For this month’s review, we slip into the idyllic autumnal vibes of Halloween (Dir. John Carpenter, 1978). The iconic thriller seems fitting for October, celebrating the precipice of spooky season with what we all love best: some well-timed fictional stabbings. Director John Carpenter plays well with foregrounds as he compels the audience with anticipation. The true measure of a good thriller is just that, the level of apprehension before the audience witnesses an action. And boy-oh-boy, does Carpenter build the apprehension! Each character is embellished with rich context to make them real, average even, contributing to the realistic fear induced by a character like Michael Myers. We are introduced to our villain as a child, where even then, he seems pure evil and unsalvageable by psychiatric standards. With every character well-rounded and honest while established pacing adds to the suspense, you have the recipe for an excellent thriller.
However, there can be too much suspense, leaving the audience a little bored. Maybe boredom results from desensitization, but some moments of the movie Halloween last forever. Each detail of a scene is meant to create unease and build the expectation of a horrible attack until suddenly it does, hoping to catch you off guard. Instead, as an older iconic thriller, it follows traditional film cues, making the unexpected easy to predict. So, is Halloween an excellent thriller of its time? Absolutely. Does it hold up to today’s standards? I don’t think it does. I enjoyed watching it and would likely rewatch it, but it won’t have a lasting effect on me.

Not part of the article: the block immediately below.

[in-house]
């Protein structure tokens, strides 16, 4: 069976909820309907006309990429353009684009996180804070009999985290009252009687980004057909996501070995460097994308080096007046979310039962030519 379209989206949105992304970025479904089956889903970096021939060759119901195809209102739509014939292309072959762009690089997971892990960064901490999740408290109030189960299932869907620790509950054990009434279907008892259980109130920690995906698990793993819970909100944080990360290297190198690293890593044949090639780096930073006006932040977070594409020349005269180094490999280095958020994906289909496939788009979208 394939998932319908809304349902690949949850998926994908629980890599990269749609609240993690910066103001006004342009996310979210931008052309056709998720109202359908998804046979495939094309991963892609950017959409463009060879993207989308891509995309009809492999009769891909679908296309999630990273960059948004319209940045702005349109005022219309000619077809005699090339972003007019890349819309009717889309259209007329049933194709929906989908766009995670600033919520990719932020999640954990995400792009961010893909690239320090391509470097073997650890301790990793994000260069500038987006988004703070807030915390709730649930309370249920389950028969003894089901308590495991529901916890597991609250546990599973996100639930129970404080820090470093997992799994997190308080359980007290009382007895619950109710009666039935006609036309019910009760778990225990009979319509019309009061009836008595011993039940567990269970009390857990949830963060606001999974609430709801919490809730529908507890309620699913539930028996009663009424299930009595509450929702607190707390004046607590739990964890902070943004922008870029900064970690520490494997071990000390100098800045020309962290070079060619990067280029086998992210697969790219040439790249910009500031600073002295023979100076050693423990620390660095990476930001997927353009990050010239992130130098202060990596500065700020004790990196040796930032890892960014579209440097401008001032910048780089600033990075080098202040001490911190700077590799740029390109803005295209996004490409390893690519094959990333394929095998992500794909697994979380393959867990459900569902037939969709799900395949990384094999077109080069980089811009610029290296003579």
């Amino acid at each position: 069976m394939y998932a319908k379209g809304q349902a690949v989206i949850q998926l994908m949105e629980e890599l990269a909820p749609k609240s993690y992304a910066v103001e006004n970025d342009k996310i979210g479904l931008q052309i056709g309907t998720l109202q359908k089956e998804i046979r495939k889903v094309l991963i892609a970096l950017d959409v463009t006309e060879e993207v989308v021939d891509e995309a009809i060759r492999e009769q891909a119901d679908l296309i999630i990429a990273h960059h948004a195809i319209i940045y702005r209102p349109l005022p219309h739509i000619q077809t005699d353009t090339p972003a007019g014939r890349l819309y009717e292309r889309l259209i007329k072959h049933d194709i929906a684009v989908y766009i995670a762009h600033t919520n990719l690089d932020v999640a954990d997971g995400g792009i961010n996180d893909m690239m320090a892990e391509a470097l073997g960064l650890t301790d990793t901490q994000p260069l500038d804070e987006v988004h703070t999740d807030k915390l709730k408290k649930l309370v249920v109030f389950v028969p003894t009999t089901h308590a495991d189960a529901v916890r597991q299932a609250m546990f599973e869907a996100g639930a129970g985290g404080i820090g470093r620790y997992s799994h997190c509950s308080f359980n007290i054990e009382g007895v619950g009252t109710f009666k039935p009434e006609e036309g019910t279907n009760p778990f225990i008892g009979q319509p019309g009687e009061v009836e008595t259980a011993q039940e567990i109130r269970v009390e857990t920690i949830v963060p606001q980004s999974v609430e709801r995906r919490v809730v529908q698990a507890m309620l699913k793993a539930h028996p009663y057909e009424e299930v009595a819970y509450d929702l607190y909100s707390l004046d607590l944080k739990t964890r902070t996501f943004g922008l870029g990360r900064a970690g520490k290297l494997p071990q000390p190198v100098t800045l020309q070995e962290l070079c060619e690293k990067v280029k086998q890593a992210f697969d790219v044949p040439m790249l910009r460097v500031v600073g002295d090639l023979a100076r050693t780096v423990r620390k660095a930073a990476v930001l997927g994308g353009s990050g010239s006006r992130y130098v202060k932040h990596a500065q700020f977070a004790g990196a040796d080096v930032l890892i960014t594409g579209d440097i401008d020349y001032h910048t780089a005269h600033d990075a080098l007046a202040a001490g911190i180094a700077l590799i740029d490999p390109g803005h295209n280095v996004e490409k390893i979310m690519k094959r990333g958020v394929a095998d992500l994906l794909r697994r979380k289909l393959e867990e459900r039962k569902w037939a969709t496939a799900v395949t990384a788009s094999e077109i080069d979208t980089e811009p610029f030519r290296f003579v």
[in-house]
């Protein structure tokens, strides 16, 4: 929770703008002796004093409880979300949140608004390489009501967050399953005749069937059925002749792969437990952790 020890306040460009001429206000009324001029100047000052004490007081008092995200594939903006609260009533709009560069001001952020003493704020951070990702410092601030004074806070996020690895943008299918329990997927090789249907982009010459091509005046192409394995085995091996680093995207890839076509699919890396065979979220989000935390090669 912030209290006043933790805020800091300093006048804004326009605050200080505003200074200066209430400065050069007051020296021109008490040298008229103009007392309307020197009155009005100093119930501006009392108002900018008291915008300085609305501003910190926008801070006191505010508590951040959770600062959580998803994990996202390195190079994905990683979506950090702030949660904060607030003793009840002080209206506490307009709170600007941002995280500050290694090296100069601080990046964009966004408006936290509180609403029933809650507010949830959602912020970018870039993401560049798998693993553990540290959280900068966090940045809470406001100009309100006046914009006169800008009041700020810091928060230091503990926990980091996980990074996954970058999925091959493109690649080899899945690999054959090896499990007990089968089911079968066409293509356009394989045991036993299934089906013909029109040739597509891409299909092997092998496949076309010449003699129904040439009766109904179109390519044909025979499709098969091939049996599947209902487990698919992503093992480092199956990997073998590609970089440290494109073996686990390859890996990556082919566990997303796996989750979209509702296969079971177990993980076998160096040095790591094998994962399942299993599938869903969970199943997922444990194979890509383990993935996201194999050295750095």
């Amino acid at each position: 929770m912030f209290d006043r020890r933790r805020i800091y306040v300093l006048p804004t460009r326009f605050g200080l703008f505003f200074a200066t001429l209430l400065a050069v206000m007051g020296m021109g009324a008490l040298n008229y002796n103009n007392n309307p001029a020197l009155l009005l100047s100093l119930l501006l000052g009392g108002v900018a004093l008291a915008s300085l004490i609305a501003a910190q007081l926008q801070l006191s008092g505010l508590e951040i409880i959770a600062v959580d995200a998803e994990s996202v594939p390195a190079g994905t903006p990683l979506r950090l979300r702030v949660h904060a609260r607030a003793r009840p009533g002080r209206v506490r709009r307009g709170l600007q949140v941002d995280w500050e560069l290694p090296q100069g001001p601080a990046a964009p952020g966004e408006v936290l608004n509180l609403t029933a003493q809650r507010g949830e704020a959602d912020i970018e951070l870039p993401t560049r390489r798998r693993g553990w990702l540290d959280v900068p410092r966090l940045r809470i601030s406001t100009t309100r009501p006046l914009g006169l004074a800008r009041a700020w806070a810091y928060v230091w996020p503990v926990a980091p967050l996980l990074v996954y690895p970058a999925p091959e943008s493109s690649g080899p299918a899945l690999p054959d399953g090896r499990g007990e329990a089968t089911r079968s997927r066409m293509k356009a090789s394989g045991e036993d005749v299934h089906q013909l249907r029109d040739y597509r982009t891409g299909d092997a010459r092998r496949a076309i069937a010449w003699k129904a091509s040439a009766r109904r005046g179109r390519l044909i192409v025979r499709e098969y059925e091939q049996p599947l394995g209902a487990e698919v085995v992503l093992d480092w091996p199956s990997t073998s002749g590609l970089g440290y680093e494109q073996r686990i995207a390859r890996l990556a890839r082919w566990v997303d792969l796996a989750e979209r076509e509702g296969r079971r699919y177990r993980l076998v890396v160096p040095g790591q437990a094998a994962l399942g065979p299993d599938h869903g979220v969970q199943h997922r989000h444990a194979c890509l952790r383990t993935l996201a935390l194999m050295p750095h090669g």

At four years old, R.F. Greer wrote, directed, and starred in her first film titled, “Princess Asleep.” Since then, she has been a storyteller of many colors, honing her skills at North East School of the Arts in San Antonio, TX, and earning the Co-Editor position of their literary magazine “After Midnight” before graduating. In a gap year, Rhiannon wrote two feature films, maintained a website, and recorded poetry. In college, she was published in the University of Tennessee Knoxville’s literary magazine “Phoenix” and her book of poetry, “The Habit of Breaking Routine,” on Amazon Kindle. At the same time, she continues to earn her bachelor’s in Psychology and work full-time.